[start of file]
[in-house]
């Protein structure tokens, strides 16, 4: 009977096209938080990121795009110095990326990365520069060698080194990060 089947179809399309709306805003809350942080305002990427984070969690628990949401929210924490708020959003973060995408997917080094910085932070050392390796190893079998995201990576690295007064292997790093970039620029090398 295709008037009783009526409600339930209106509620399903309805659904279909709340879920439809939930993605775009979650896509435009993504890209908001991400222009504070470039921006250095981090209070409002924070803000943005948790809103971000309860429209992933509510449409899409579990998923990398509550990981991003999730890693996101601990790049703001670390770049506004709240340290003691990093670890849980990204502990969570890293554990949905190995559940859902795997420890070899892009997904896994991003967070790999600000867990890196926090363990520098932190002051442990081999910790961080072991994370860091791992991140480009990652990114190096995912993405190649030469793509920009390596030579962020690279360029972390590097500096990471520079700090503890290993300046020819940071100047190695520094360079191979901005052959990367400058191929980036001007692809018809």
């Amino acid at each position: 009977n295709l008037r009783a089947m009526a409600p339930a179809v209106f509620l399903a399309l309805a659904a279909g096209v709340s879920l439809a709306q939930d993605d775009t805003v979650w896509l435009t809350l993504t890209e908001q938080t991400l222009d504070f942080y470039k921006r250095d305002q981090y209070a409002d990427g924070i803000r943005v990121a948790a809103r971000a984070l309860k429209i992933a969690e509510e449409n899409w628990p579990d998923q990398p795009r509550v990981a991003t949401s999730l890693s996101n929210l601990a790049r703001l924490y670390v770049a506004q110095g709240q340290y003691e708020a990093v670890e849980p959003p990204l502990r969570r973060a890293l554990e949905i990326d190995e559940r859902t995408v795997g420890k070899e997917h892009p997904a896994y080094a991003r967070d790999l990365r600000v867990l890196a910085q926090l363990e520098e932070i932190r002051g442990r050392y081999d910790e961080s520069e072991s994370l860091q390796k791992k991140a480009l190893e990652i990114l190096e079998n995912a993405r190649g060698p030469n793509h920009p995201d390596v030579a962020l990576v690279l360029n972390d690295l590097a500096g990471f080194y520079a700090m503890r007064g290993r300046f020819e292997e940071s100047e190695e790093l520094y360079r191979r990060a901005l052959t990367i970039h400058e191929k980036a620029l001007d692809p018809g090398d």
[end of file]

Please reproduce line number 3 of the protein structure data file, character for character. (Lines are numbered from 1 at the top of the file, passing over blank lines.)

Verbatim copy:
């Amino acid at each position: 009977n295709l008037r009783a089947m009526a409600p339930a179809v209106f509620l399903a399309l309805a659904a279909g096209v709340s879920l439809a709306q939930d993605d775009t805003v979650w896509l435009t809350l993504t890209e908001q938080t991400l222009d504070f942080y470039k921006r250095d305002q981090y209070a409002d990427g924070i803000r943005v990121a948790a809103r971000a984070l309860k429209i992933a969690e509510e449409n899409w628990p579990d998923q990398p795009r509550v990981a991003t949401s999730l890693s996101n929210l601990a790049r703001l924490y670390v770049a506004q110095g709240q340290y003691e708020a990093v670890e849980p959003p990204l502990r969570r973060a890293l554990e949905i990326d190995e559940r859902t995408v795997g420890k070899e997917h892009p997904a896994y080094a991003r967070d790999l990365r600000v867990l890196a910085q926090l363990e520098e932070i932190r002051g442990r050392y081999d910790e961080s520069e072991s994370l860091q390796k791992k991140a480009l190893e990652i990114l190096e079998n995912a993405r190649g060698p030469n793509h920009p995201d390596v030579a962020l990576v690279l360029n972390d690295l590097a500096g990471f080194y520079a700090m503890r007064g290993r300046f020819e292997e940071s100047e190695e790093l520094y360079r191979r990060a901005l052959t990367i970039h400058e191929k980036a620029l001007d692809p018809g090398d």